The Australian Historical Association was delighted to announce the winners of its 2020 annual and biennial prizes and awards on Thursday 2 July 2020 at the AHA Annual General Meeting.
(Click on links to read judges’ citations.)
The Jill Roe Prize is awarded annually for the best unpublished article-length work of historical research in any area of historical enquiry, produced by a postgraduate student enrolled for a History degree at an Australian university.
- The winner is Karen Twigg, ‘Dust, dryness and departure: constructions of masculinity and femininity during the WW11 drought‘
- Highly commended: Lauren Samuelsson, ‘From Nutrition to Glamour: The Australian Women’s Weekly cookery editors, 1930s-1970s.‘
The Allan Martin Award is a research fellowship to assist early career historians further their research in Australian history.
- The joint winners are Alexandra Dellios, ‘Remembering Migrant Protest and Activism: the Migrant Rights Movement in pre-Multicultural Australia‘ and Mike Jones, ‘Culture, common law, and science: representing deep human history in Australian museums‘
The Ann Curthoys Prize is awarded for the best unpublished article-length work by an Early Career Researcher in any one or combination of the fields in which Ann has published
- The winner is Laura Rademaker, ‘A history of Deep Time: Indigenous knowledges and deep pasts in settler-colonial presents’
- Highly commended: Mike Jones, ‘The Temple of History: historians and the sacralisation of archival work
The Marian Quartly Prize is for the best article published in the AHA’s journal History Australia in a calendar year.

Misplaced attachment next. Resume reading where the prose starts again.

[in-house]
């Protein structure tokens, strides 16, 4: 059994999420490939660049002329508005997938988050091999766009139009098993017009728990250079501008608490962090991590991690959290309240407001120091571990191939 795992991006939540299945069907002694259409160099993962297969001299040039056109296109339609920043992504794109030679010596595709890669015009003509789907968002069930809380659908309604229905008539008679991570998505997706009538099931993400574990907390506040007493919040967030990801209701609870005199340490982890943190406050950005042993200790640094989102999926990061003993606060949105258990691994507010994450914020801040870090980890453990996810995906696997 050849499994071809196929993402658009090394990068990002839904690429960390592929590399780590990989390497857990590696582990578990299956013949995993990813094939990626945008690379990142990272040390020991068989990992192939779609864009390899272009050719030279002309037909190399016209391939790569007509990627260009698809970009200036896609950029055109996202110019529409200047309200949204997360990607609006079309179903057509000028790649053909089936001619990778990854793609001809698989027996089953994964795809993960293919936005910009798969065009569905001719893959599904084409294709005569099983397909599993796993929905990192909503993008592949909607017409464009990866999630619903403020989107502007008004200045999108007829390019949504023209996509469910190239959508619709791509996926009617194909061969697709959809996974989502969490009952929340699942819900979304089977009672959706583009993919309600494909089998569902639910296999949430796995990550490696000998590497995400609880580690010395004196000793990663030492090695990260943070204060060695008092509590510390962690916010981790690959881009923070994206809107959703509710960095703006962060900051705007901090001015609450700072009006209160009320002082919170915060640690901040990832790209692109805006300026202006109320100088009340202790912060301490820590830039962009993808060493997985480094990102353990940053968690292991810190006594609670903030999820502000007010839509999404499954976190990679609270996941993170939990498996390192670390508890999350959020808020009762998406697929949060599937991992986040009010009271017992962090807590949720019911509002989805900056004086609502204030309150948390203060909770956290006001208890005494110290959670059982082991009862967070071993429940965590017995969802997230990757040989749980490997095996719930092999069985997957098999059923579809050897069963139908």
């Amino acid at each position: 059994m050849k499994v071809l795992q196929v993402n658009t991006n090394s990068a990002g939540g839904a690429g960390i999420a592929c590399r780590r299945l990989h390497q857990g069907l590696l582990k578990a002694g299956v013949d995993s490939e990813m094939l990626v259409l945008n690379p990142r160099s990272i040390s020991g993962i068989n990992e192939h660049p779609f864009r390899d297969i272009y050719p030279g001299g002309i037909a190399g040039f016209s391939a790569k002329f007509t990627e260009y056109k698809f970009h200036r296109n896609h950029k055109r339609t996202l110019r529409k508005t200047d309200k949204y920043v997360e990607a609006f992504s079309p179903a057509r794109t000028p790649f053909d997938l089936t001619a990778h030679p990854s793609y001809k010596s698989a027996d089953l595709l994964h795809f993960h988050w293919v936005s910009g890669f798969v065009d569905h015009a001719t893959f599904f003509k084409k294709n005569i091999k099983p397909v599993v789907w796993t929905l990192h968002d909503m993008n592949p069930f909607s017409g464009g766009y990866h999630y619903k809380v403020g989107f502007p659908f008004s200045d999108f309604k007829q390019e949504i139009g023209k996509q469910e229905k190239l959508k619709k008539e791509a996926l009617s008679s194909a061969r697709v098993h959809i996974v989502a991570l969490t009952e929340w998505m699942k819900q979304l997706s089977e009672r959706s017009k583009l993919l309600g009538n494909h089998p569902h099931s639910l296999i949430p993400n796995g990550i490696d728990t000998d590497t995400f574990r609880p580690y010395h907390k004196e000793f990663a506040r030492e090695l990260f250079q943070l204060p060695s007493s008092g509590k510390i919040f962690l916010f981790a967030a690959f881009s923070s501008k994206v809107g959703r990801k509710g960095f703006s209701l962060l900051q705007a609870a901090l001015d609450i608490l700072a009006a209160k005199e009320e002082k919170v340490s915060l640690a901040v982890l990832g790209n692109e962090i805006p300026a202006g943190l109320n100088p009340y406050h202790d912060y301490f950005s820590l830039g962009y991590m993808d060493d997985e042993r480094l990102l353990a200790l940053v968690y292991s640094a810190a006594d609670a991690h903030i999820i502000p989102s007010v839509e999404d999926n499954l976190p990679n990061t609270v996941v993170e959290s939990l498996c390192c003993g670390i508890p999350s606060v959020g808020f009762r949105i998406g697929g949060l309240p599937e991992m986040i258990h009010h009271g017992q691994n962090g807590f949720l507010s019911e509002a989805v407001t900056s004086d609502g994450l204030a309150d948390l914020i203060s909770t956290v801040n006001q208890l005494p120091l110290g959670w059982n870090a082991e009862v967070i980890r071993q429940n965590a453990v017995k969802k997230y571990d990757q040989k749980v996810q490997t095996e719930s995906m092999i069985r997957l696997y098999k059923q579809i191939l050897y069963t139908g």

- The winner for 2019 is Jeremey Martins, ‘The The Mrs Freer case revisited: marriage, morality and the state in interwar Australia,’ History Australia 16.3 (2019)
The Serle Award is given biennially to the best postgraduate thesis in Australian History awarded during the previous two years.
- The winner is Annemarie McLaren, ‘Negotiating Entanglement: Reading Aboriginal- Colonial Exchanges in Early New South Wales, 1788 – 1835’.
- Commended Mia Martin Hobbs, ‘Nostalgia and the Warzone Home: American and Australian veterans return to Việt Nam, 1981-2016’.
The Kay Daniels Award recognises outstanding original research with a bearing on Australian convict history and heritage including in its international context, published in 2018 or 2019.
- The winner is Hilary M. Carey, Empire of Hell. Religion and the Campaign to End Convict Transportation in the British Empire, 1788-1875
The Magarey Medal for Biography is awarded biennially to the female person who has published the work judged to be the best biographical writing on an Australian subject. It is jointly administered by the Australian Historical Association and the Association for the Study of Australian Literature (ASAL).
- The winner is Helen Ennis, Olive Cotton. A Life in Photography
The W.K. Hancock Prize recognises and encourages an Australian scholar who has published a first book in any field of history in 2018 or 2019.
- The winner is Laura Rademaker, Found in Translation: Many Meanings on a North Australian Mission